Thanksgiving Foods for Baby
How to make Thanksgiving favorites baby-friendly in a snap!
Preparing Favorites for Baby
Angie Frazier, a mom of two from Troy, New Hampshire, found it easy to prepare traditional Thanksgiving foods her infant daughters could digest and enjoy. “I simply mashed peas and cooked baby carrots with a fork to give them a healthy vegetable,” she says. “For the turkey, which tends to be stringy when torn apart, I cut up small, manageable bites.”
By 6 to 8 months, babies can manage strained, mashed, or pureed vegetables and fruits, says Wendy Kosloski, a licensed nurse with Amherst Pediatrics in Amherst, Massachusetts. At 8 to 10 months, pureed meats can be added. As Baby gets more teeth—usually not before a year—these can be minced.
The trick is to cook everything to a very soft consistency, says Denise Font of Miami, whose two daughters celebrated their first Thanksgiving meals with mashed potatoes, sweet potatoes, peas, and turkey.
If you’re preparing the holiday meal at home, you can scoop out small portions of veggies and meat for straining, pureeing, or mashing before you add salt, sugar, or spices. If you’re on the road, you’ll need to eyeball each prepared dish for its suitability. But, with the flick of a fork, you can scrape the marshmallow topping from Aunt Sue’s sweet potatoes, add a tablespoon or two of water, and make a fine mash Baby will enjoy.
The following Thanksgiving favorites are a snap to make baby-friendly:
- Sweet or mashed potatoes and squash: Bake or boil these until quite tender, add a little water, and mash.
- Peas: Boil these until they “squish” easily, then mash or puree. At 10 months, Baby can enjoy these as a finger food.
- Green beans: Steam until very soft, add a little water, and puree.
- Apples or pears: Core, peel, and bake these, then mash.
- Turkey: Remove the skin and trim off any fat. Then, cut into very small pieces for babies 10 to 12 months and up. For children under 10 months, add a tablespoon of water and puree.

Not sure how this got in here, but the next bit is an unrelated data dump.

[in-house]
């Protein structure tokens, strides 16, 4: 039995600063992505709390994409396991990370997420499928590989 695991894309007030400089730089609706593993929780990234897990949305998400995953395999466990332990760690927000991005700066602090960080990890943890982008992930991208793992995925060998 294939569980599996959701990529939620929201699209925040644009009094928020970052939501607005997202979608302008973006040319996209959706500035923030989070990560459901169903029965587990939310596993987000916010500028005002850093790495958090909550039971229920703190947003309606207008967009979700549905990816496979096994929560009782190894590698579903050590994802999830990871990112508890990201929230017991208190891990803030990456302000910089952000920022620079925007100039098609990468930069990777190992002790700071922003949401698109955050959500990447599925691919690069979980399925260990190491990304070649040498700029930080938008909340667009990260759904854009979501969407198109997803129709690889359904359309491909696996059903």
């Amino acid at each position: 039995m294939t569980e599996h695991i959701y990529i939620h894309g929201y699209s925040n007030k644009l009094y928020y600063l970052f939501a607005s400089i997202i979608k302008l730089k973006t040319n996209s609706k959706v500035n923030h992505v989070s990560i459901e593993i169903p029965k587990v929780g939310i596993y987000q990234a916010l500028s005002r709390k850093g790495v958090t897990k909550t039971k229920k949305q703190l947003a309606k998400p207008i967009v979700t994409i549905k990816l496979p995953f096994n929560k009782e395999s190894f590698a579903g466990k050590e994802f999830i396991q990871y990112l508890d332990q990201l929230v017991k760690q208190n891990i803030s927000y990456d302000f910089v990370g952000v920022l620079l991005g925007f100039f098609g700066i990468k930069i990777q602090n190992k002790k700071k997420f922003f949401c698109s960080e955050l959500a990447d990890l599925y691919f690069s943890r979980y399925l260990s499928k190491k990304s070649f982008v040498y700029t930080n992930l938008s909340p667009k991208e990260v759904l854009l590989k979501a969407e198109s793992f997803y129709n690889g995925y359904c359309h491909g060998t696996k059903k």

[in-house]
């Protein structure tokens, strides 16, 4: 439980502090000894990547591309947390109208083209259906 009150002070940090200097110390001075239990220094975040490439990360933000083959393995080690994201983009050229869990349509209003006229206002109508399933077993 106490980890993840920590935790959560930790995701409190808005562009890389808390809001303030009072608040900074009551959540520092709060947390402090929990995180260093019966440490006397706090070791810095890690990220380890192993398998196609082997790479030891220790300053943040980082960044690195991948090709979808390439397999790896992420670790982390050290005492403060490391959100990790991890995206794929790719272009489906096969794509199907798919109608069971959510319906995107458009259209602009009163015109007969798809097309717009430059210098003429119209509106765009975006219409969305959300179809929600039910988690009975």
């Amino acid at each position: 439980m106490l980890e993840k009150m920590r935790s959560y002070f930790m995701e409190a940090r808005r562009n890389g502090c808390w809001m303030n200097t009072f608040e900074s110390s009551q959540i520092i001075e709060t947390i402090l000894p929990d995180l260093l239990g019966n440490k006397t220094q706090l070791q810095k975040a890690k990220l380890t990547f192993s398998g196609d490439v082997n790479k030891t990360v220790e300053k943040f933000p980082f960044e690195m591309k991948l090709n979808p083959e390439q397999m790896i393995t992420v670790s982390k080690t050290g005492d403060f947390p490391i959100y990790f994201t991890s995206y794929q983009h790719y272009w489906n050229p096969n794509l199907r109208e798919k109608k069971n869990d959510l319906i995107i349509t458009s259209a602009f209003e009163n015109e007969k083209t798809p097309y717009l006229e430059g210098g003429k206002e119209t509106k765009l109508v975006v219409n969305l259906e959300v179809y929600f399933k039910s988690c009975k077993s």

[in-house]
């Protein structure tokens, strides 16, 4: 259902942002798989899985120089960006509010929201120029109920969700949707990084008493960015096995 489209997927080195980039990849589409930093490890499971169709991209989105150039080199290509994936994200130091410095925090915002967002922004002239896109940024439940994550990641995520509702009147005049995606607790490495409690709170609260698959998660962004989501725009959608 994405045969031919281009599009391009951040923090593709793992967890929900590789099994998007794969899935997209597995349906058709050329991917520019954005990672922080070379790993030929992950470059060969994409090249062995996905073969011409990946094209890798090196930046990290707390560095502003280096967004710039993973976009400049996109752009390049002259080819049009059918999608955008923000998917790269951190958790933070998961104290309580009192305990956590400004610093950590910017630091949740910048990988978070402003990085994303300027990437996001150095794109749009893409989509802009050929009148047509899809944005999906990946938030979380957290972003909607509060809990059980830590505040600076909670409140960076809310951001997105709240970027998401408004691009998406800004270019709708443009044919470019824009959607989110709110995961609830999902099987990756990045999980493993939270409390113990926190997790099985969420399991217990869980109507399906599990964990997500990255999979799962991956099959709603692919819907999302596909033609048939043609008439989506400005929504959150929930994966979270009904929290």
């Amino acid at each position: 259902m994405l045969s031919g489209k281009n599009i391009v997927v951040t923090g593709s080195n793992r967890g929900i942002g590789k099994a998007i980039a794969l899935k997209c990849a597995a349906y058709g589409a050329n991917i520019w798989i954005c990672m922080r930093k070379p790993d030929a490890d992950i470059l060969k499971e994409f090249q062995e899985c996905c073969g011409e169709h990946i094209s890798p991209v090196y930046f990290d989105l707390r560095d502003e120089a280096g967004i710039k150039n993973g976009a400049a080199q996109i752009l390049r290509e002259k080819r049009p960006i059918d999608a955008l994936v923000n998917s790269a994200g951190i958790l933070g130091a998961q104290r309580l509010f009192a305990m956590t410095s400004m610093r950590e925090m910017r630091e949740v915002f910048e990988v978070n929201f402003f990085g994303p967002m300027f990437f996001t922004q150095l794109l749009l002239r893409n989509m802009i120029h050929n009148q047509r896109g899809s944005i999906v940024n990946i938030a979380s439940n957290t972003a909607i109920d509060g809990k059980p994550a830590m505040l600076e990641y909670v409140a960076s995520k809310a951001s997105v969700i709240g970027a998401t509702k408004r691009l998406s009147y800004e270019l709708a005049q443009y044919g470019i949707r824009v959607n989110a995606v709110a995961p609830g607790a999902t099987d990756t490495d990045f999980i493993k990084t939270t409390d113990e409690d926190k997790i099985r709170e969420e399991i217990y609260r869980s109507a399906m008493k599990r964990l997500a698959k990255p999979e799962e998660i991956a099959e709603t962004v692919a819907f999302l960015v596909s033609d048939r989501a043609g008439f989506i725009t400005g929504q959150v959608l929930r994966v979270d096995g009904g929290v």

Healthy Choices and Portion Size
Babies don’t share our sense of Thanksgiving as a day to stuff themselves silly. Their only requirement is a meal varied enough to supply the daily nutrients they need. Fortunately, traditional Thanksgiving fare offers plenty of healthy choices. Just keep servings small. Experts recommend the following amounts for babies 8 to 12 months:
- Turkey: Serve an 1/8 to 1/4 cup. A great source for protein, tryptophan (an essential amino acid), selenium, and vitamins B3 and B6.
- Vegetables: Serve a 1/4 to 1/2 cup. Carrots, winter squash, potatoes (sweet or white), and peas offer your baby potassium, phosphorus, magnesium, selenium, calcium, iron, niacin, folate, and vitamins A and C. Green beans have vitamin K and manganese in addition to potassium, folate, iron, and vitamins A and C. (Note: Fresh spinach is generally not recommended for babies under 12 months because it is high in nitrates.)
- Fruits: Serve 1/4 to 1/2 cup. Apples are rich in vitamins A, C, and E, as well as potassium, phosphorus, calcium, and magnesium. Pears contain vitamins C and K and copper.
These are daily amounts, so if your baby is eating two vegetables, you may want to cut down on both portions. But don’t get overly worried about how much Baby is eating—or not eating. It’s one meal. Font says she simply put a little of each food on the high chair tray and let her daughters eat what they wanted.
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